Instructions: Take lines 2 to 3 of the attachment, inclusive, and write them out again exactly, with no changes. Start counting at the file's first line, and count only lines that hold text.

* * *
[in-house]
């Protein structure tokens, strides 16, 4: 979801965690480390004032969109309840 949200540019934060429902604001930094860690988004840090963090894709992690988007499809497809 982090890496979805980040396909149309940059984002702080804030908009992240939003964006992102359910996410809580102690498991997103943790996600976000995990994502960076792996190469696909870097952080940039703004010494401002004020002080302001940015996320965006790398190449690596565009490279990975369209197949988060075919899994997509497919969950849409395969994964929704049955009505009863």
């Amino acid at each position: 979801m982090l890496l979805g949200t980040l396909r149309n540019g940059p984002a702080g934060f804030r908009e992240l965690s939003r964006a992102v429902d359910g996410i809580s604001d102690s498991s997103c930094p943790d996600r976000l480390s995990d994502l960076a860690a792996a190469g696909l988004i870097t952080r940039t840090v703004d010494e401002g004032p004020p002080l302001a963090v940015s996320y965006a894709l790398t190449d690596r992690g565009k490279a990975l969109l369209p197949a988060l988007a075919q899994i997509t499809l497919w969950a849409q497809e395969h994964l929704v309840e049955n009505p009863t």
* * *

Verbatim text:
């Protein structure tokens, strides 16, 4: 979801965690480390004032969109309840 949200540019934060429902604001930094860690988004840090963090894709992690988007499809497809 982090890496979805980040396909149309940059984002702080804030908009992240939003964006992102359910996410809580102690498991997103943790996600976000995990994502960076792996190469696909870097952080940039703004010494401002004020002080302001940015996320965006790398190449690596565009490279990975369209197949988060075919899994997509497919969950849409395969994964929704049955009505009863």
């Amino acid at each position: 979801m982090l890496l979805g949200t980040l396909r149309n540019g940059p984002a702080g934060f804030r908009e992240l965690s939003r964006a992102v429902d359910g996410i809580s604001d102690s498991s997103c930094p943790d996600r976000l480390s995990d994502l960076a860690a792996a190469g696909l988004i870097t952080r940039t840090v703004d010494e401002g004032p004020p002080l302001a963090v940015s996320y965006a894709l790398t190449d690596r992690g565009k490279a990975l969109l369209p197949a988060l988007a075919q899994i997509t499809l497919w969950a849409q497809e395969h994964l929704v309840e049955n009505p009863t």